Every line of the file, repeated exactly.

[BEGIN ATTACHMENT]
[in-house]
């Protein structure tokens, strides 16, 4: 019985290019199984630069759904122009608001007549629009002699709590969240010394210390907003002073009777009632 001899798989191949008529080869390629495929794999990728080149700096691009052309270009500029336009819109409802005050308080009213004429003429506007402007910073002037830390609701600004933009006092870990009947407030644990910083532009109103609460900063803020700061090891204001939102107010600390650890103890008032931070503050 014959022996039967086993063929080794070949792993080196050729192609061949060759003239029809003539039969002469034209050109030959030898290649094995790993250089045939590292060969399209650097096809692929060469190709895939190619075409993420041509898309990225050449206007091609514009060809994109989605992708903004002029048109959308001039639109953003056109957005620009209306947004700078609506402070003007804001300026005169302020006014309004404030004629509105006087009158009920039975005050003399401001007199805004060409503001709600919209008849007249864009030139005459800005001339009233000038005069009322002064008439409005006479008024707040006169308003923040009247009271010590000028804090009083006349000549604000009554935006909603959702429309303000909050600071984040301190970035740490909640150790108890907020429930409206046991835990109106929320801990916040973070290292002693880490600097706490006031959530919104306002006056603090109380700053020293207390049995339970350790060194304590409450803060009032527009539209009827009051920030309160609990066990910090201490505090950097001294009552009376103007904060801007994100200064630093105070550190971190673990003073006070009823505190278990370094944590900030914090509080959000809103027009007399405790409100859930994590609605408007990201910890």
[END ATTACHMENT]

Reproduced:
[in-house]
């Protein structure tokens, strides 16, 4: 019985290019199984630069759904122009608001007549629009002699709590969240010394210390907003002073009777009632 001899798989191949008529080869390629495929794999990728080149700096691009052309270009500029336009819109409802005050308080009213004429003429506007402007910073002037830390609701600004933009006092870990009947407030644990910083532009109103609460900063803020700061090891204001939102107010600390650890103890008032931070503050 014959022996039967086993063929080794070949792993080196050729192609061949060759003239029809003539039969002469034209050109030959030898290649094995790993250089045939590292060969399209650097096809692929060469190709895939190619075409993420041509898309990225050449206007091609514009060809994109989605992708903004002029048109959308001039639109953003056109957005620009209306947004700078609506402070003007804001300026005169302020006014309004404030004629509105006087009158009920039975005050003399401001007199805004060409503001709600919209008849007249864009030139005459800005001339009233000038005069009322002064008439409005006479008024707040006169308003923040009247009271010590000028804090009083006349000549604000009554935006909603959702429309303000909050600071984040301190970035740490909640150790108890907020429930409206046991835990109106929320801990916040973070290292002693880490600097706490006031959530919104306002006056603090109380700053020293207390049995339970350790060194304590409450803060009032527009539209009827009051920030309160609990066990910090201490505090950097001294009552009376103007904060801007994100200064630093105070550190971190673990003073006070009823505190278990370094944590900030914090509080959000809103027009007399405790409100859930994590609605408007990201910890």